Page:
Greece’s consumer confidence index, compiled by Nielsen, reached a historic high in the third quarter of the year, although the majority of Greeks still have doubts over the country’s exit from the economic crisis in the next 12 months.
The confidence index jumped from 72 points in the second quarter to 84 in the third, a rise of 12 points that took it much closer to the European average of 88 points in the July-September period.
All three parameters the index is based on showed an improvement over the summer quarter. There was a considerable improvement in Greeks’ expectations as regards their personal finances in the next 12 months, with optimists increasing by 13 percentage points quarter-on-quarter to 46 percent.
Even so, 56 percent of Greeks still weren’t sure whether the country would manage to emerge from its economic hardship in the next 12 months, though this is considerably lower than the rate of 72 percent recorded a year earlier. Just over two-thirds of Greeks (68 percent) said they believe the country remains in recession, a rate that has been more or less unchanged since the first quarter of 2018.
Despite the improvement in the confidence index and the increased optimism, the rate of Greek households striving to reduce their spending remains particularly high, as 63 percent said they were trying to cut expenses. The two principal moves Greeks are making to contain their costs are to reduce their out-of-home entertainment (62 percent, the same as a year earlier) and their spending on apparel (59 percent, up from 56 percent in the third quarter of 2018). Most Greeks (54 percent) said they seek out cheaper supermarket products, though this is significantly lower than last year’s 71 percent rate.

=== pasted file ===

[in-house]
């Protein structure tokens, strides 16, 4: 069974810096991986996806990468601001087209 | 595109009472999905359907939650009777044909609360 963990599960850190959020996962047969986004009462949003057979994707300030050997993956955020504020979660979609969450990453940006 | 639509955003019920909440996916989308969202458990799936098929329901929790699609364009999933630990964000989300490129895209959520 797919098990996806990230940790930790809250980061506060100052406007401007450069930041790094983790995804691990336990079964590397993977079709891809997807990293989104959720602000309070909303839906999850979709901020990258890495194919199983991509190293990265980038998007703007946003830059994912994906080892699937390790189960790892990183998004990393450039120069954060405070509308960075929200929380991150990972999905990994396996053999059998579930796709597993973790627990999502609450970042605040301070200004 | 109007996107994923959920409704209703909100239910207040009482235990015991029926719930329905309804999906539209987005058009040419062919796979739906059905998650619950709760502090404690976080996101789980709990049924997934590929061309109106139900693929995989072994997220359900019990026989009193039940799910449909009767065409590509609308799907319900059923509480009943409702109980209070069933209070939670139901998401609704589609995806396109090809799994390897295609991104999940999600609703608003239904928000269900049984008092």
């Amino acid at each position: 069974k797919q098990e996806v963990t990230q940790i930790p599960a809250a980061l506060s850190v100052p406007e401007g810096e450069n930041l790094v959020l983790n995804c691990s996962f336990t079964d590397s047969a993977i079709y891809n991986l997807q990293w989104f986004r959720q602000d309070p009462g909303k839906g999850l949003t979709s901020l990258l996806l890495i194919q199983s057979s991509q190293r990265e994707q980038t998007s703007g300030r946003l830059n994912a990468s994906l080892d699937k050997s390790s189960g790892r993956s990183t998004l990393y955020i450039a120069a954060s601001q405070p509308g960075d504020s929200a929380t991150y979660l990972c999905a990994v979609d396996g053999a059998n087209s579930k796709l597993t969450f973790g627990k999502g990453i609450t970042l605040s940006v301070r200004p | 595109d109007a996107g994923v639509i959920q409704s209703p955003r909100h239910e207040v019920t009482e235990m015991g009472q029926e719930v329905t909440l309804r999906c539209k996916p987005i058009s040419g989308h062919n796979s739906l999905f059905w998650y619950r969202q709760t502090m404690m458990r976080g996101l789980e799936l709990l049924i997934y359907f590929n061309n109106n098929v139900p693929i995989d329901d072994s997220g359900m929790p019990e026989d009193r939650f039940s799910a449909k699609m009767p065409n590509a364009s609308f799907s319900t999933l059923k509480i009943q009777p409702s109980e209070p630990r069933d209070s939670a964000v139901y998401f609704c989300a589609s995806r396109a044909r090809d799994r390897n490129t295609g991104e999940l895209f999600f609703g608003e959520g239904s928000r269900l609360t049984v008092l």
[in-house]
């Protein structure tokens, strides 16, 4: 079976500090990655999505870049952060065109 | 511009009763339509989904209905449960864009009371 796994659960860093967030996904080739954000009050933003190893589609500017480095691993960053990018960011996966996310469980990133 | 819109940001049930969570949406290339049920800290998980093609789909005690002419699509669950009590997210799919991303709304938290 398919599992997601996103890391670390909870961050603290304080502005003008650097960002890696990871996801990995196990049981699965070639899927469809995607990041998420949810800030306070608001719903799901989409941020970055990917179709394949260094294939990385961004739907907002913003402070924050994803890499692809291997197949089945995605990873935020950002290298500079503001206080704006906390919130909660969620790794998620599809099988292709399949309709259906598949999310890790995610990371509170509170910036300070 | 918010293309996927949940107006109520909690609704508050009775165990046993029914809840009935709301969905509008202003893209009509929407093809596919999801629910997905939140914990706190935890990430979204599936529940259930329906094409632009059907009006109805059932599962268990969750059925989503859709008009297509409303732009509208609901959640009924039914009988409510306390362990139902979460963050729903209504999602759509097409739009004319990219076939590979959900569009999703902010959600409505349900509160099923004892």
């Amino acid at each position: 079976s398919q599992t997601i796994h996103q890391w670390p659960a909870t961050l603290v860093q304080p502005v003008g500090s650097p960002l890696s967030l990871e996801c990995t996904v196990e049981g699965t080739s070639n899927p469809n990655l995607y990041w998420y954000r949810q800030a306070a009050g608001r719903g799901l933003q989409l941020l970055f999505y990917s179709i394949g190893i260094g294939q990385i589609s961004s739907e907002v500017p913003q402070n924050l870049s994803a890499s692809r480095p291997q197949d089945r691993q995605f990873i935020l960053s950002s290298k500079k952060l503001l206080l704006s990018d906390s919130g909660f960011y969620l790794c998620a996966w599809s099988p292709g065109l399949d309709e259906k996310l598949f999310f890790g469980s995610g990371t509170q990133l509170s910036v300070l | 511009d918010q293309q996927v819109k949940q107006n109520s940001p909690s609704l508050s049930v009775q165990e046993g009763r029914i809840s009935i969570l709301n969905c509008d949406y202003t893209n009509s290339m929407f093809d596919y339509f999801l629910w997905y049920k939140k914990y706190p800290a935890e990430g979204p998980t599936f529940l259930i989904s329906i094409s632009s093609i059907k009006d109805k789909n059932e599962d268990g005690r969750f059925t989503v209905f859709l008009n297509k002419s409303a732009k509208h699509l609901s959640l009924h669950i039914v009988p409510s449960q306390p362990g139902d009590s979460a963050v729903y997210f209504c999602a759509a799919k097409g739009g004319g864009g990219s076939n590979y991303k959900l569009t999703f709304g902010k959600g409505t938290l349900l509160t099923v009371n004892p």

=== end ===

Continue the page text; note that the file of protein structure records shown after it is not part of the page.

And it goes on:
Greece ranks top among European countries in terms of job insecurity. More than three in 10 (31 percent) said they were worried about their work, the same rate as those concerned about the economy, while 22 percent stated that they fretted about their personal health.
According to the Nielsen data, the most optimistic nation in Europe over the third quarter was the Danes, with their consumer confidence index at 118 points, while the most pessimistic were the Ukrainians, with just 69 points. The global average stood at 107 points, the same as in the second quarter of the year.